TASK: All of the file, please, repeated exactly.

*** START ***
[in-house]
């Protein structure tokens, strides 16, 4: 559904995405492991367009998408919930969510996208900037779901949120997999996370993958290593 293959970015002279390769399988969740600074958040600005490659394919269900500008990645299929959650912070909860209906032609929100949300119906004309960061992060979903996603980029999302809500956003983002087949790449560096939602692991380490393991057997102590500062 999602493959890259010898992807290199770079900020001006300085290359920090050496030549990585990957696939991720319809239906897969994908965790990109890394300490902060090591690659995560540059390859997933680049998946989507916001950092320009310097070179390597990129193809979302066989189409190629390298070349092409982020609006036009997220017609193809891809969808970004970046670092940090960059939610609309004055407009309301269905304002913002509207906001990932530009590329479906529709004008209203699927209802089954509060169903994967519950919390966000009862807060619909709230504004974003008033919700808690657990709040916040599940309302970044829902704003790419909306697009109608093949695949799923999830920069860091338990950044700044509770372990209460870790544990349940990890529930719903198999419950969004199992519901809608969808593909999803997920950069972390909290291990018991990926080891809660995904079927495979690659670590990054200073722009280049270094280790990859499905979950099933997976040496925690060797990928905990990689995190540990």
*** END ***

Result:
[in-house]
């Protein structure tokens, strides 16, 4: 559904995405492991367009998408919930969510996208900037779901949120997999996370993958290593 293959970015002279390769399988969740600074958040600005490659394919269900500008990645299929959650912070909860209906032609929100949300119906004309960061992060979903996603980029999302809500956003983002087949790449560096939602692991380490393991057997102590500062 999602493959890259010898992807290199770079900020001006300085290359920090050496030549990585990957696939991720319809239906897969994908965790990109890394300490902060090591690659995560540059390859997933680049998946989507916001950092320009310097070179390597990129193809979302066989189409190629390298070349092409982020609006036009997220017609193809891809969808970004970046670092940090960059939610609309004055407009309301269905304002913002509207906001990932530009590329479906529709004008209203699927209802089954509060169903994967519950919390966000009862807060619909709230504004974003008033919700808690657990709040916040599940309302970044829902704003790419909306697009109608093949695949799923999830920069860091338990950044700044509770372990209460870790544990349940990890529930719903198999419950969004199992519901809608969808593909999803997920950069972390909290291990018991990926080891809660995904079927495979690659670590990054200073722009280049270094280790990859499905979950099933997976040496925690060797990928905990990689995190540990």